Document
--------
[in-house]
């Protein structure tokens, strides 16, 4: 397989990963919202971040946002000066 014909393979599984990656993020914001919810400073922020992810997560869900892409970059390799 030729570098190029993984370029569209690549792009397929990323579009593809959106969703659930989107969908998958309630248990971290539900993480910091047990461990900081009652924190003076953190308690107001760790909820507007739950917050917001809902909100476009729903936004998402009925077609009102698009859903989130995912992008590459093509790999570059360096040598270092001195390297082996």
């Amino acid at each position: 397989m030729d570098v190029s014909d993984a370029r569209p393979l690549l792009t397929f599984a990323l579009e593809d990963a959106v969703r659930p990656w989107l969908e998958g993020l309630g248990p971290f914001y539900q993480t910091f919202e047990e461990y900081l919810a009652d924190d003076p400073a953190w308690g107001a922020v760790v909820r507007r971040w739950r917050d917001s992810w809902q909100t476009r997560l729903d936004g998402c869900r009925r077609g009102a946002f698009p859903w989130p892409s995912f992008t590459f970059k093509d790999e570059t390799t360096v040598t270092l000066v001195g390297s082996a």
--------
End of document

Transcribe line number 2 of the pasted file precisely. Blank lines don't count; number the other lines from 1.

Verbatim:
């Protein structure tokens, strides 16, 4: 397989990963919202971040946002000066 014909393979599984990656993020914001919810400073922020992810997560869900892409970059390799 030729570098190029993984370029569209690549792009397929990323579009593809959106969703659930989107969908998958309630248990971290539900993480910091047990461990900081009652924190003076953190308690107001760790909820507007739950917050917001809902909100476009729903936004998402009925077609009102698009859903989130995912992008590459093509790999570059360096040598270092001195390297082996």